Although drone hardware and software technology is rapidly evolving, privacy and safety matters are still a top concern to the public. In a study carried out in December 2017 by Pew Research Center, 54% of the public thinks drones should not be allowed to fly near people’s homes.
This isn’t very surprising, especially when there’s a large amount of news about drones causing disturbances in different locations – mainly airports. As a perfect example of this, the FAA is currently investigating an incident in which someone apparently piloted a drone right above a jet landing at McCarran International Airport in Las Vegas. These issues of privacy and safety when it comes to drones are as important as they are interrelated.
To understand what needs to be done, and what steps need to be taken, we connected with Percepto’s Marketing Director Shirley Salzman.
Commercial UAV News: In reference to the recent Pew Research Center article/survey, I don’t find it surprising that 54% of the population thinks flying drones near homes shouldn’t be allowed. Although this is a US survey, it is the consensus all over the world, and it’s understandable as we all want our privacy to remain intact. However, as we’ve mentioned, this is “probably the most significant issue that really isn’t a big deal” because drones have the ability to take pictures of people’s homes when they’re flying over or near them, but so do satellites. I’m not saying the issue doesn’t need addressing but is it that big of a concern? What is your opinion on this?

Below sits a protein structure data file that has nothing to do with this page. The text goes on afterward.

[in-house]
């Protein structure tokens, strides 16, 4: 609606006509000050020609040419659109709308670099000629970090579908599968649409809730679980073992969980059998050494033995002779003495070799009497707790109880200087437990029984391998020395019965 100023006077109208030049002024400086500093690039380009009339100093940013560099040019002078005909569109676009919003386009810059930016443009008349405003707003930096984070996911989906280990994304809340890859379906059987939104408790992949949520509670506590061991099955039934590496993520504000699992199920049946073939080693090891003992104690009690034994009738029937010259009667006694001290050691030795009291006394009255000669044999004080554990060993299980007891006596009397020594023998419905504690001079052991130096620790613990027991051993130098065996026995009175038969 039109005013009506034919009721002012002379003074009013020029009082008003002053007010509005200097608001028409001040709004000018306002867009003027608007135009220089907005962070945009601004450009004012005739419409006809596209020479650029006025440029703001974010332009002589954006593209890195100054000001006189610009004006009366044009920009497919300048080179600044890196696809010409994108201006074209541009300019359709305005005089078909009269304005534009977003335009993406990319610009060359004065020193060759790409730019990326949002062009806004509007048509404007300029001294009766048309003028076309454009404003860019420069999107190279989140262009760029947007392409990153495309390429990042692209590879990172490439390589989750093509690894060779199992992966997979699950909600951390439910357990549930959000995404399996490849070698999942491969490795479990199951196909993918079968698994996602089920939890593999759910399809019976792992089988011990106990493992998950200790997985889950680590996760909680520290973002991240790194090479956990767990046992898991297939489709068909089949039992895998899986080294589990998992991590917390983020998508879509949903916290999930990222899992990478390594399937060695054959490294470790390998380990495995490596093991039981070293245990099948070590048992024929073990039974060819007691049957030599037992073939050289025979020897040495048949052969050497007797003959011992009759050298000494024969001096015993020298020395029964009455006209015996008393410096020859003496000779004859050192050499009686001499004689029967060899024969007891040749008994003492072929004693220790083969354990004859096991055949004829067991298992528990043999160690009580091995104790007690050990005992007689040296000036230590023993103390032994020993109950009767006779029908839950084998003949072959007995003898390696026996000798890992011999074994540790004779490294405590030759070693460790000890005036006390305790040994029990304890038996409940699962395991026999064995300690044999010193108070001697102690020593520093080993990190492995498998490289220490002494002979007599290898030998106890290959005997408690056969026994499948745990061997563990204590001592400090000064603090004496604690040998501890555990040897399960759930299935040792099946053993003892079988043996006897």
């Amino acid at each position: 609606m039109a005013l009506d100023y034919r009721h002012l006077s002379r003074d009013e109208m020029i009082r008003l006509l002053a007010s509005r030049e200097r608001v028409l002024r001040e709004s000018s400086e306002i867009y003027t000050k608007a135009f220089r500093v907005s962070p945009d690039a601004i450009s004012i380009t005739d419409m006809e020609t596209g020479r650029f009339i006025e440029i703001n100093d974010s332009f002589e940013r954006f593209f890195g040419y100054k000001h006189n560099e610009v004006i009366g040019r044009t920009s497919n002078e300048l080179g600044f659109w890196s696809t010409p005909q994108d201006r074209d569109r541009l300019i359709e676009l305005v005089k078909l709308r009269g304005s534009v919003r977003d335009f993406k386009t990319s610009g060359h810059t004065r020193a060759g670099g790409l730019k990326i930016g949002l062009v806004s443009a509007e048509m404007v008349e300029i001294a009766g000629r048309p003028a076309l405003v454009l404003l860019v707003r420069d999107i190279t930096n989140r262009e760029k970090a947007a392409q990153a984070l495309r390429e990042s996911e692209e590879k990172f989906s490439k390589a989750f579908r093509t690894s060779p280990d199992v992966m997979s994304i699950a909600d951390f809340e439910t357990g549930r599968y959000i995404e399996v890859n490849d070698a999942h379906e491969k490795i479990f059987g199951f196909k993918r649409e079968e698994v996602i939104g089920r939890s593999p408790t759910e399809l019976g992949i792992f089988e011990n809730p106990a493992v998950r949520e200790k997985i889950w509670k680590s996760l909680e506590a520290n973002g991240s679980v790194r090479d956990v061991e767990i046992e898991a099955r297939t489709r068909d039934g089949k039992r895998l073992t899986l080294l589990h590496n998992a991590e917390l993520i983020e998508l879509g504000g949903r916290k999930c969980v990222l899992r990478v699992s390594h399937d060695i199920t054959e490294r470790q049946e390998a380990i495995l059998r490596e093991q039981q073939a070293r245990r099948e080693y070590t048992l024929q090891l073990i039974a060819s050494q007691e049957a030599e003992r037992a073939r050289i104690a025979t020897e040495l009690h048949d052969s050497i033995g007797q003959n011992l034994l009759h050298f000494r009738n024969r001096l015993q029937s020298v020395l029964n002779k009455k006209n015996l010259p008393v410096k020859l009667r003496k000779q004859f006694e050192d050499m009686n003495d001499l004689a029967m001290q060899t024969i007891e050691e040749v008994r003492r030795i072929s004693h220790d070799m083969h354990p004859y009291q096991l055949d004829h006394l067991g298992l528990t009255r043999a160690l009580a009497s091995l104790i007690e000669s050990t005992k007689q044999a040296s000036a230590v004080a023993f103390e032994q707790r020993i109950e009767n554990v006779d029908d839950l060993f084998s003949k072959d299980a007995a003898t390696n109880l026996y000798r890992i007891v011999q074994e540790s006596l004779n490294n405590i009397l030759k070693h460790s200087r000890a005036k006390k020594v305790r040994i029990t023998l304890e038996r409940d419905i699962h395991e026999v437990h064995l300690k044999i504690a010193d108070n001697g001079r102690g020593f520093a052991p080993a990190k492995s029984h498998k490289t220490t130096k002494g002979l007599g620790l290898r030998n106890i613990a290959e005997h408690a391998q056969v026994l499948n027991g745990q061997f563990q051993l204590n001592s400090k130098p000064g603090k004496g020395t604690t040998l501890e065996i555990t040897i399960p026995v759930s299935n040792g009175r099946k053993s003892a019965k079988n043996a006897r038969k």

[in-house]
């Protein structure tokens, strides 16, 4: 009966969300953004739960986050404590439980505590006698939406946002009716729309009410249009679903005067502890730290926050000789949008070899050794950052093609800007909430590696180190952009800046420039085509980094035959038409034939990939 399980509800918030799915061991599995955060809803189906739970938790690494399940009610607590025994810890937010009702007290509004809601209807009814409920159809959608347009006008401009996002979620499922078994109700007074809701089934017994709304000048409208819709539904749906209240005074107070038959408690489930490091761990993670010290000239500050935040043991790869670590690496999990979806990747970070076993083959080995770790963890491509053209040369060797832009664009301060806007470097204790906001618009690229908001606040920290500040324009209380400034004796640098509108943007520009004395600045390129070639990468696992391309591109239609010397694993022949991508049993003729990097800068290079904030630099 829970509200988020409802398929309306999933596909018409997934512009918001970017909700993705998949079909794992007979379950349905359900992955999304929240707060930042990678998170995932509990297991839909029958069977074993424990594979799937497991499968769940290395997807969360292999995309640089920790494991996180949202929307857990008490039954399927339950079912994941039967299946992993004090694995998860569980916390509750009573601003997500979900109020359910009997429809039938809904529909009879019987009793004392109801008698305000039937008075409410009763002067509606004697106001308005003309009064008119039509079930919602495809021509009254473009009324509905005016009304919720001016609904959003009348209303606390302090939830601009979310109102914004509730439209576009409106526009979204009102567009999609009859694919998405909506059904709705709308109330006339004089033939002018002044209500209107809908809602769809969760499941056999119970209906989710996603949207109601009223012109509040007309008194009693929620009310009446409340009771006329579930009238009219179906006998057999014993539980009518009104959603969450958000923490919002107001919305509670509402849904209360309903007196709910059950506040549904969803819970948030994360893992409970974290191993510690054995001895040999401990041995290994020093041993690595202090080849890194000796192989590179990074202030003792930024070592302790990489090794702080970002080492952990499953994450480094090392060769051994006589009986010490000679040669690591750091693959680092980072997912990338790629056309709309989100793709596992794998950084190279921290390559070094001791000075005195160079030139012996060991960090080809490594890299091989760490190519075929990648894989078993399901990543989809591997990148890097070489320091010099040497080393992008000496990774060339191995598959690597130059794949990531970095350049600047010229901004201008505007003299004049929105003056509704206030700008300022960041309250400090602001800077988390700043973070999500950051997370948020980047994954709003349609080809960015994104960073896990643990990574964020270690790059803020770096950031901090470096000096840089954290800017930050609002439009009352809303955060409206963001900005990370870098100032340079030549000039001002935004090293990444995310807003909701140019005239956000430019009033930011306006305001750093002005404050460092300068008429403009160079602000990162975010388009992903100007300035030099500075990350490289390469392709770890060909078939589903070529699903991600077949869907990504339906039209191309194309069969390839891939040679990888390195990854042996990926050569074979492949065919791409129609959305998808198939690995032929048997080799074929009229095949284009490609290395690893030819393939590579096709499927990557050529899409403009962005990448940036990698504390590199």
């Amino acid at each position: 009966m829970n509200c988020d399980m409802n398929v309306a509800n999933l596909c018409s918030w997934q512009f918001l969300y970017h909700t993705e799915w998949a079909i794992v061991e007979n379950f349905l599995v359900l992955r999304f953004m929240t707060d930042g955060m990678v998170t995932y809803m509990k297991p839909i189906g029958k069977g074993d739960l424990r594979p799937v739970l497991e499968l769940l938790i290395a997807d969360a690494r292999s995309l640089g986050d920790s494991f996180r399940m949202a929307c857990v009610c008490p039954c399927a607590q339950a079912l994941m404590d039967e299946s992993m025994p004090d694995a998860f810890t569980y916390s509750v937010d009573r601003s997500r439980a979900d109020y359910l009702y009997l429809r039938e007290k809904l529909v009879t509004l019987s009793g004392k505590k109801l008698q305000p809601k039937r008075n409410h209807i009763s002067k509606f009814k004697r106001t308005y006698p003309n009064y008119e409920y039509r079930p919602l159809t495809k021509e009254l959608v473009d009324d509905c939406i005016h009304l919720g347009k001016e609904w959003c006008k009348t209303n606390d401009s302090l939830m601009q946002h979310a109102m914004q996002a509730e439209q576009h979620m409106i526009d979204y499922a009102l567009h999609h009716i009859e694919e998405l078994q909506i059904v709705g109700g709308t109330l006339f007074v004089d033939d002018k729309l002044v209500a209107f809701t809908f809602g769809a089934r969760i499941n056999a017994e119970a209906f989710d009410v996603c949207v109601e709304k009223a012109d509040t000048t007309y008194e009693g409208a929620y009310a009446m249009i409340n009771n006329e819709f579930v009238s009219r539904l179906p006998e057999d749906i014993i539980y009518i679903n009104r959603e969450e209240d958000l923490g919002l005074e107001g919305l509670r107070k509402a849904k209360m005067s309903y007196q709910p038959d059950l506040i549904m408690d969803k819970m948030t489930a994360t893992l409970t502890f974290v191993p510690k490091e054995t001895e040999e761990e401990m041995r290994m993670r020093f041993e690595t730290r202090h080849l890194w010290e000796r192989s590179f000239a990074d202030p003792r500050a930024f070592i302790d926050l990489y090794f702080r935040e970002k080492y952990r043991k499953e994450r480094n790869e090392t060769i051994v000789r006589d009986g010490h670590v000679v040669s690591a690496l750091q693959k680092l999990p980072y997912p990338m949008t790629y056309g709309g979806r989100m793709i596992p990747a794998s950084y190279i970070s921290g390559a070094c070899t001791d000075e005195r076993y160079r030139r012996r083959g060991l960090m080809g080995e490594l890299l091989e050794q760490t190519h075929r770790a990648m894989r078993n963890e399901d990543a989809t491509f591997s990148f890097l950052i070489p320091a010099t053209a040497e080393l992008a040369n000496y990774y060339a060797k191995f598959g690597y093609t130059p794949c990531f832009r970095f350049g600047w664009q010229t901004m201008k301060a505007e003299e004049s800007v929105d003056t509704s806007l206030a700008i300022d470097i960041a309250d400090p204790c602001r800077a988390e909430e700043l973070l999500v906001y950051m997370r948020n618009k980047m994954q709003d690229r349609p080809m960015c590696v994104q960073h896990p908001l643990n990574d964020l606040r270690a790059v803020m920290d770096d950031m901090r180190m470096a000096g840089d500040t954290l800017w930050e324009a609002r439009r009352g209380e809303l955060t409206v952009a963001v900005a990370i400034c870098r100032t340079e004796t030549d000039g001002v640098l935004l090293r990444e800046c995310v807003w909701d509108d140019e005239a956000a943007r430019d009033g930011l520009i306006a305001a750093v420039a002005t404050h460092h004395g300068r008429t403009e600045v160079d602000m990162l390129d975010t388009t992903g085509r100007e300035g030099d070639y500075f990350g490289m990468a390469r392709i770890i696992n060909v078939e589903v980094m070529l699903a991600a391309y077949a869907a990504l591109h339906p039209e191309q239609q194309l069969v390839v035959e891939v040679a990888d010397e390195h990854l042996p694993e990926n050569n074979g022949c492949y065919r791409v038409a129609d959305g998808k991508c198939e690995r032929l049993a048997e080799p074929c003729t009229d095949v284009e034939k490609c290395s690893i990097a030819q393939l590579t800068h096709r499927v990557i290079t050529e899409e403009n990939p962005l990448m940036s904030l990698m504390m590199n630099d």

Shirley Salzman: While it’s understandable that the general population has concerns over their privacy, future technologies along with the right regulations would enable drones to operate in urban areas with minimum compromise on people’s privacy. To some extent, drones are part of the evolution of other technologies already out there. We live in a world where we are constantly being watched by CCTV, for example, or like you mentioned – satellites are just as intrusive as drones.
However, it should be noted that although people tend to lump all drones together, they are not all created equal. Recreational drones are responsible for most accidents and near accidents, as they are used more in the public space and with less supervision. In contrast, industrial drones, like the ones we develop at Percepto, are operated in strictly defined locations, like industrial sites and other protected locations, which presents much less risk for people. They also have a built-in mechanism which prevents the drone from operating in unsolicited areas.
In the future, this technology will be applied to dozens of drones that will take over urban skies, meaning people will be able to enjoy the convenience of drone pizza delivery, without any compromise to their sense of privacy.
The article also mentions that “through the first nine months of 2017, the FAA had received an average of 155 reports per month” regarding UAS sightings around planes, airports and other unauthorized areas. Do you think the recently reinstated rules requiring all recreational drone owners to register their aircraft with the US Government will help to lower the number of these reports, as well as with privacy and safety concerns?